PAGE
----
I later told Roy about what I'd seen. He said that it sounded like a typical reset procedure for a POS terminal. He said that he would know more after he could check the transmitted data. The unit that he'd created to capture the data showed some remarkable characteristics of the system. The data was encrypted but it was a very old technique that had long ago been broken. He was able to decode all of the data and to our amazement the transmitted data was incredibly simple. It was just a simple sequential file showing time, selected numbers and the serial number of each transaction. He was also able to look at the information input during the service call as well. It was exactly as he suspected -- routine POS reset codes. From Roy's knowledge of POS codes, not only could these codes be used to access the equipment, but all traces of access could be reset as well by using a hack that some 14 year old kid from Finland had created... The entire data aspect of the project now seemed suspiciously too simple, but as I later found out, the actual paper ticket would be the most important piece of the project. The ticket would have to be flawless and the only way to make that happen would be by producing the "winning" ticket on that exact machine -- in the proper sequence and with a correct serial number!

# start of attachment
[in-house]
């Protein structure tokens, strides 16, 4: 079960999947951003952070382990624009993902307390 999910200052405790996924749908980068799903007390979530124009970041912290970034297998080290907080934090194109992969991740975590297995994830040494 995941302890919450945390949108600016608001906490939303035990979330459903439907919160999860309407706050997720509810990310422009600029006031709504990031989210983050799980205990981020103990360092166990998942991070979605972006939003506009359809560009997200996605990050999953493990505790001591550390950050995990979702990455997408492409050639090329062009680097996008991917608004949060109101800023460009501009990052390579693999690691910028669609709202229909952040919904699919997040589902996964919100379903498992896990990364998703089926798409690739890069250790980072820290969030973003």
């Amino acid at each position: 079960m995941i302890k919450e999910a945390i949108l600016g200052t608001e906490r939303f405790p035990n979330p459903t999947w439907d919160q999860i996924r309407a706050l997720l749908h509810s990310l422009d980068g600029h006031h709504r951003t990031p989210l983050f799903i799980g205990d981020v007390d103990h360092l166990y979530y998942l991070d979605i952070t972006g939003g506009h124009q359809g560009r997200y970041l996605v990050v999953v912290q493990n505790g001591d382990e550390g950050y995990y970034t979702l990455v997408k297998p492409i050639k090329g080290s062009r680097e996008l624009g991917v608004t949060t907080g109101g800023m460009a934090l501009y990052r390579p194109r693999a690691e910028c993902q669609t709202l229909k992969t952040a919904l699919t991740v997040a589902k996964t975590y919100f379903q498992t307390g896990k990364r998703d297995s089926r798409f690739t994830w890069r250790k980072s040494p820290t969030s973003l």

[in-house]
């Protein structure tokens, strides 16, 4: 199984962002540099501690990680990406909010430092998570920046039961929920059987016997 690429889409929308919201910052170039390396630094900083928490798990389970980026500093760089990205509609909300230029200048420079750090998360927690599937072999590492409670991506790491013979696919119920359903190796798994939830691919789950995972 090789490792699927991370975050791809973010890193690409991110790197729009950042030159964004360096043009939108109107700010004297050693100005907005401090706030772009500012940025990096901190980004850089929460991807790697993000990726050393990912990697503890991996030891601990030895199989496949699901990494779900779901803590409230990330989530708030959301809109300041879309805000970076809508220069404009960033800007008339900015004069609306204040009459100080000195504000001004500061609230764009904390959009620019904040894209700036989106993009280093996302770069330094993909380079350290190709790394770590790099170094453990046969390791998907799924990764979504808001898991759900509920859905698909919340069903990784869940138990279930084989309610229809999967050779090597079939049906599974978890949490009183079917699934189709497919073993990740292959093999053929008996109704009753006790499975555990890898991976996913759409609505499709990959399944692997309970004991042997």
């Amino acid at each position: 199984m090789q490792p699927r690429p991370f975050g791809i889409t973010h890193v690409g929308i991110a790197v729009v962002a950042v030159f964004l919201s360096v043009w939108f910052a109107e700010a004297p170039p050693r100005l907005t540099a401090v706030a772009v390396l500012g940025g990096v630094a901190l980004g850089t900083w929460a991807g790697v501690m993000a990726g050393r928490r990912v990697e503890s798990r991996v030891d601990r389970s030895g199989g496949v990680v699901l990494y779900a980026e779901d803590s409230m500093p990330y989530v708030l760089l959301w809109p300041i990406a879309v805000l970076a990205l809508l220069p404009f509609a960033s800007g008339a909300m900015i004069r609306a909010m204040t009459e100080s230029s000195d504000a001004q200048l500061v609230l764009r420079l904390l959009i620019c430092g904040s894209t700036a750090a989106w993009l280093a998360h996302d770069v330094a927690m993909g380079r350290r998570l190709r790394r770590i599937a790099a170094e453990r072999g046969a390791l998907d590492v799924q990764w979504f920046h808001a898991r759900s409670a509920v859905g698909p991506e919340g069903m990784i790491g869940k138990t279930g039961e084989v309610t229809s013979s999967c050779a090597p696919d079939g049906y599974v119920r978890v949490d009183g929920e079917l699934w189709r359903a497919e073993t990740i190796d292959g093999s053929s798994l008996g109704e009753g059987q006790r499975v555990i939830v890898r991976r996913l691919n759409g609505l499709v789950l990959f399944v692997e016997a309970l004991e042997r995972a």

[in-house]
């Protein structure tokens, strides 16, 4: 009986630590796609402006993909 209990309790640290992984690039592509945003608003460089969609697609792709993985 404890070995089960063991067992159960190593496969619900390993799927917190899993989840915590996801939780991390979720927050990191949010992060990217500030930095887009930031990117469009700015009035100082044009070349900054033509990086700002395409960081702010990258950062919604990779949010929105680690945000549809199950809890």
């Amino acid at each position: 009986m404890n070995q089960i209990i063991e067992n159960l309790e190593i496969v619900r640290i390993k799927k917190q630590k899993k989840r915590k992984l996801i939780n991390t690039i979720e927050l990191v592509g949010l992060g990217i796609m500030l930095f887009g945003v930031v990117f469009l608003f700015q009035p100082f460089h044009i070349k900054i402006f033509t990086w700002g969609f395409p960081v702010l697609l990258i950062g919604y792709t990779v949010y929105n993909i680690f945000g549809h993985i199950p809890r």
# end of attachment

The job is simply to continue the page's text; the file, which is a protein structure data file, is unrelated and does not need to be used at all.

As luck would have it, the method soon presented itself. We would purchase several tickets separately and keep one from the middle of the group -- to be replaced. I would make the machine generate a paper advance that would allow me to take a strip of Lotto paper and keep it to be used later. After the Lotto drawing, I would key in the winning numbers and print them on the saved strip of Lotto paper. The Lotto terminal would be reset based on the methods that Roy had discovered in the captured data and his knowledge of both proprietary and standard POS programming. Dates, times serial numbers and everything else could be substituted to look exactly like a routine transaction had occurred.

Waiting for the Perfect Storm

Now that we had formulated the methods to accomplish our project, two more things would need to occur at precisely the right time. We needed a large jackpot and a huge storm to coincide. We wanted the large jackpot for obvious reasons and the storm was needed so that our machine could "lose its connection." Well perhaps we were destined to accomplish our goal for some future "good deed" that we would some day accomplish as a result of our beckoning "good fortune," but in any event, it all came together on December 18th. After a typical southern California late season heat-wave the weather changed suddenly on Wednesday and the entire Los Angeles area suffered one of the worst rain storms in history. During that same week the Lotto had achieved one of the biggest jackpots since its inception - $226,000,000. This was the perfect opportunity. Lotto sales that week were already brisk as was usual any time that the Lotto got into 9 digits, but this week there was an even larger frenzy for tickets than usual. On top of that Bill even asked me to stay and work a double shift on Wednesday to help cover the evening shift, because he was feeling a little run down -- I couldn't have asked for a better situation. I had planned to ask Bill for some extra hours, if the circumstances were right, but this way I didn't need to, thus one more potentially unusual occurrence was avoided. These would all be very important later. It never happens this easy in the movies.